With his long, formally delivered speech before the Israeli Knesset today, Vice President Mike Pence has dramatically redefined what it means for an American administration to be “pro-Israel.”
I’m not a fan of the term in any case, because there are many ways to love and support Israel, and no one leader or group should be allowed to define that for everyone, everywhere. Yet it has, unfortunately, become a litmus test in too much of the American Jewish community, and that test just became more limited and more faith-based with the vice president’s speech.
His new definition starts with some revisionist history. “In the story of the Jews, we’ve always seen the story of America,” he began, recounting a few key moments when Jews were welcomed and their religion praised by early white settlers and subsequent leaders — forgetting, of course, the blasphemy laws, the social discrimination, the refugees turned away, and other moments of pure prejudice strewn through America’s beginning centuries.
In other words, to be “pro-Israel” is to be a certain kind of “pro-American,” in the past and forever more.
Pence’s speech then goes on to reflect his worldview, which is completely in sync with his particular brand of Christian evangelicalism, and leads him to view everything through a strict, biblical lens. I can’t imagine what the secular, avowedly socialist Zionist pioneers would think of his messianic description of the founding of Eretz Israel.
Policy-wise, Pence’s new form of “pro-Israel” is devoid of even a hint of criticism of the Israeli government or the kind of warnings that good friends offer good friends. The word “settlement” never came up. But Iran did, a lot.
And, of course, Jerusalem as Israel’s capital, a unilateral designation President Trump made last month, breaking with decades of American foreign policy.
This is all a huge concern, of course, because Pence and his compatriots are driving Israel policy in the Trump administration, as I explained here, replacing a bipartisan, pluralistic approach with one based on one religious perspective and anchored in one political party.
When that policy becomes more Christian, it becomes less Jewish; as ‘pro-Israel’ becomes synonymous with conservative Republicans, American Jews — still largely identified with the Democratic Party — will move away.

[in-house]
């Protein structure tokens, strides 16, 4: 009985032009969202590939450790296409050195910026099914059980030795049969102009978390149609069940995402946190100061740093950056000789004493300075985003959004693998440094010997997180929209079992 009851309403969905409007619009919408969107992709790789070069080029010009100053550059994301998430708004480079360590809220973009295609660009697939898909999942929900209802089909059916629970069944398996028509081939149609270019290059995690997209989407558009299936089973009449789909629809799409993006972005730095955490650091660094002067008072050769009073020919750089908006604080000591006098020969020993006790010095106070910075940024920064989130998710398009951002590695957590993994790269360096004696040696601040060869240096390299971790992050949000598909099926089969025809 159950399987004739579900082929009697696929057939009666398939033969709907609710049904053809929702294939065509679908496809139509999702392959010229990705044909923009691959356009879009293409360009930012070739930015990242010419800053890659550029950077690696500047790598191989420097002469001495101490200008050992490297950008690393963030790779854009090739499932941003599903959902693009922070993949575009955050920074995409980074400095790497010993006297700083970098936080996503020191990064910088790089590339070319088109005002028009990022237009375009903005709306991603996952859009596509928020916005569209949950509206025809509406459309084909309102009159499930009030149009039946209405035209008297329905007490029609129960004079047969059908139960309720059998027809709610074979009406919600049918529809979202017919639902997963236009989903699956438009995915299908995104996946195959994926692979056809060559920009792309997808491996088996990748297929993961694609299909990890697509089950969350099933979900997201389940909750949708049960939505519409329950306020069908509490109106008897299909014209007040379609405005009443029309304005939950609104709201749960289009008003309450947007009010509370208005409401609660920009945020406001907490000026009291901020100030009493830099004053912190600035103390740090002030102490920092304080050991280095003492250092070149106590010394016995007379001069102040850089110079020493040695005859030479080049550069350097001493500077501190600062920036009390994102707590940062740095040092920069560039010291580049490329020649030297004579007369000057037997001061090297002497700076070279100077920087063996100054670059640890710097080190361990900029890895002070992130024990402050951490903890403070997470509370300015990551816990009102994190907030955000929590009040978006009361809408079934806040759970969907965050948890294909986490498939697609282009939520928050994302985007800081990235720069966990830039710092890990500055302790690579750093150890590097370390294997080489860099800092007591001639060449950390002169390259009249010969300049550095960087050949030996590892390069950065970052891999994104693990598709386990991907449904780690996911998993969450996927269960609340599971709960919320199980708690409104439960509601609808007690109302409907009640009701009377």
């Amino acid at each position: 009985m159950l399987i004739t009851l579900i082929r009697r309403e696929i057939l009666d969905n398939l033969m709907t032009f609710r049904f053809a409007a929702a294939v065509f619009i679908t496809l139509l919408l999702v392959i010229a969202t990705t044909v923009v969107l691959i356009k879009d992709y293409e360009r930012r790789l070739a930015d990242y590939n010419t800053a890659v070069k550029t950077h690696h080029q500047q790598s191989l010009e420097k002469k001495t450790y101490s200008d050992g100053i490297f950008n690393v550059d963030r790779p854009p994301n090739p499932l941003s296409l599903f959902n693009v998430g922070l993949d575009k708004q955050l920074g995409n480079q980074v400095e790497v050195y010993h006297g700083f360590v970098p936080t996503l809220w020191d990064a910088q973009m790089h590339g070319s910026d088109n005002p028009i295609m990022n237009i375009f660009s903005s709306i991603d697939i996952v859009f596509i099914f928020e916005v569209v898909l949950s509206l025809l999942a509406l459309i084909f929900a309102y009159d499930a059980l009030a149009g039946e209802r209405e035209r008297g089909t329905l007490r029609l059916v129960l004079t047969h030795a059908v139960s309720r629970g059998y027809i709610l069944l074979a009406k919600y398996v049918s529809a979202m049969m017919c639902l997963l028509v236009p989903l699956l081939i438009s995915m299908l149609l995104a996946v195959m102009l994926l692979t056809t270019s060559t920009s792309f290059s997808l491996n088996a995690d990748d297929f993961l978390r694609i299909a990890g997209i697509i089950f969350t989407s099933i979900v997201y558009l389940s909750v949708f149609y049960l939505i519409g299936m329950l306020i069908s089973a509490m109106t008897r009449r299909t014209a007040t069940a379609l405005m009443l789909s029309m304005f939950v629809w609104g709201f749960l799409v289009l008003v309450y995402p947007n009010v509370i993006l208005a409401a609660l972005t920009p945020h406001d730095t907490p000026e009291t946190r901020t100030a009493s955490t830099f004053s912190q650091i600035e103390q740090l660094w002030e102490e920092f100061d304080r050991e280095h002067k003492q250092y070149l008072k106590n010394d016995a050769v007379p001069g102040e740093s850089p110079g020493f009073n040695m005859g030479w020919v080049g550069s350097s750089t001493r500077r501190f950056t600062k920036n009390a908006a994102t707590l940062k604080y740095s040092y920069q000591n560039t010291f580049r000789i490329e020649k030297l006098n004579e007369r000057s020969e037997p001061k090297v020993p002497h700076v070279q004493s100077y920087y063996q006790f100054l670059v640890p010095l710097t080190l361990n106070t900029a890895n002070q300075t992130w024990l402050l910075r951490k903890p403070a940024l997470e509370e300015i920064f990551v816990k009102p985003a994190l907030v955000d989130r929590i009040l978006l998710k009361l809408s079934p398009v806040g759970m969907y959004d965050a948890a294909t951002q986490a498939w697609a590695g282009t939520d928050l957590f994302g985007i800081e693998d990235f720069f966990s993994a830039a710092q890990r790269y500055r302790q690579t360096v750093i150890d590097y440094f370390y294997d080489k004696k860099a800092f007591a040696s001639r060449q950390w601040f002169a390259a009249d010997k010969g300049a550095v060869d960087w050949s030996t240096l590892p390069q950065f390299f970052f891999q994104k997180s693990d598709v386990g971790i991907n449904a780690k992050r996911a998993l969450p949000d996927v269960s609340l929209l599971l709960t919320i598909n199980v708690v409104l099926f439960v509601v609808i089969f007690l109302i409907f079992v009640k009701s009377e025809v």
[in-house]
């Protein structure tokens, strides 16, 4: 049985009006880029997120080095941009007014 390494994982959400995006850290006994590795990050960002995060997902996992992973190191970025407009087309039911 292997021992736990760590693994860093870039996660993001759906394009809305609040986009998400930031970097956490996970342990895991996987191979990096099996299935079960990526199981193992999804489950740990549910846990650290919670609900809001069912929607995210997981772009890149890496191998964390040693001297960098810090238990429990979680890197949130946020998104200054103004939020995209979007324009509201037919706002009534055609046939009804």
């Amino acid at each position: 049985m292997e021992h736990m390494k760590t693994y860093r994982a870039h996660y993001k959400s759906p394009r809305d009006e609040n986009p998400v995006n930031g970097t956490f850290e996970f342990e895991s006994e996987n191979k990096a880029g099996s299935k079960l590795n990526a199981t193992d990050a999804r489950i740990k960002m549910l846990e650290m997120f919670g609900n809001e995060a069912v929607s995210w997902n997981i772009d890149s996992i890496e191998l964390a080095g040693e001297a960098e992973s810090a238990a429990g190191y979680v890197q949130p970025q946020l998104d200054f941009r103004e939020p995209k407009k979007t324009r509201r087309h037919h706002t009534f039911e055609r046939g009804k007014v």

That disconnect is highlighted in the divergent attitude toward the Jerusalem decision, which Pence hailed today as if he were announcing a great deliverance. Yet a survey released last September by the American Jewish Committee found that only 16% of those polled wanted the United States to move its embassy to Jerusalem immediately. Thirty-six percent wanted it moved only in conjunction with the Palestinians, and 44% not at all.
This is AJC, remember, an establishment voice. While Trump’s Jerusalem decision may be wildly popular in Israel, most American Jews don’t support it. It is, however, a long-standing dream of certain evangelical Christians, and right now, that’s who counts.
In his first, tumultuous year in office, President Trump and his administration have attempted to redefine what it means to be a good American, to disastrous results. They are now applying the same crude measure to support for Israel. What gives them the right to decide?
Contact Jane Eisner at firstname.lastname@example.org or on Twitter, @Jane_Eisner
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Jane Eisner, a pioneer in journalism, became editor-in-chief of the Forward in 2008, the first woman to hold the position at the influential Jewish national news organization. Under her leadership, the Forward readership has grown significantly and has won numerous regional and national awards for its original journalism, in print and online.